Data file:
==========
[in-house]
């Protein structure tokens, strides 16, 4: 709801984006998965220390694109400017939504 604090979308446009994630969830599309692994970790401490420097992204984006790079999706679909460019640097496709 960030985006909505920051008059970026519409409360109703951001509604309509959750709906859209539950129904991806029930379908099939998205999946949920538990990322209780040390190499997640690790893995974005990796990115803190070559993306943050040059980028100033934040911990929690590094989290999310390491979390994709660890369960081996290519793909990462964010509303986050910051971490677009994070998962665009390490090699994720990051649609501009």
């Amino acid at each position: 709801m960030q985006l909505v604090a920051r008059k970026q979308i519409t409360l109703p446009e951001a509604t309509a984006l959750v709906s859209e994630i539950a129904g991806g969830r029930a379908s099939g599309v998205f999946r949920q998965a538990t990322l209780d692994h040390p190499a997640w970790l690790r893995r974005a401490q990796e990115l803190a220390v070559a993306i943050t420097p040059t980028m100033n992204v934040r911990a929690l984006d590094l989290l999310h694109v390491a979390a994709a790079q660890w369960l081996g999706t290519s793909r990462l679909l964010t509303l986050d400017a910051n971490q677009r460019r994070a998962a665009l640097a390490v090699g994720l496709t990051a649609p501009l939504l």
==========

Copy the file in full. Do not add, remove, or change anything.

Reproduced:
[in-house]
């Protein structure tokens, strides 16, 4: 709801984006998965220390694109400017939504 604090979308446009994630969830599309692994970790401490420097992204984006790079999706679909460019640097496709 960030985006909505920051008059970026519409409360109703951001509604309509959750709906859209539950129904991806029930379908099939998205999946949920538990990322209780040390190499997640690790893995974005990796990115803190070559993306943050040059980028100033934040911990929690590094989290999310390491979390994709660890369960081996290519793909990462964010509303986050910051971490677009994070998962665009390490090699994720990051649609501009």
């Amino acid at each position: 709801m960030q985006l909505v604090a920051r008059k970026q979308i519409t409360l109703p446009e951001a509604t309509a984006l959750v709906s859209e994630i539950a129904g991806g969830r029930a379908s099939g599309v998205f999946r949920q998965a538990t990322l209780d692994h040390p190499a997640w970790l690790r893995r974005a401490q990796e990115l803190a220390v070559a993306i943050t420097p040059t980028m100033n992204v934040r911990a929690l984006d590094l989290l999310h694109v390491a979390a994709a790079q660890w369960l081996g999706t290519s793909r990462l679909l964010t509303l986050d400017a910051n971490q677009r460019r994070a998962a665009l640097a390490v090699g994720l496709t990051a649609p501009l939504l």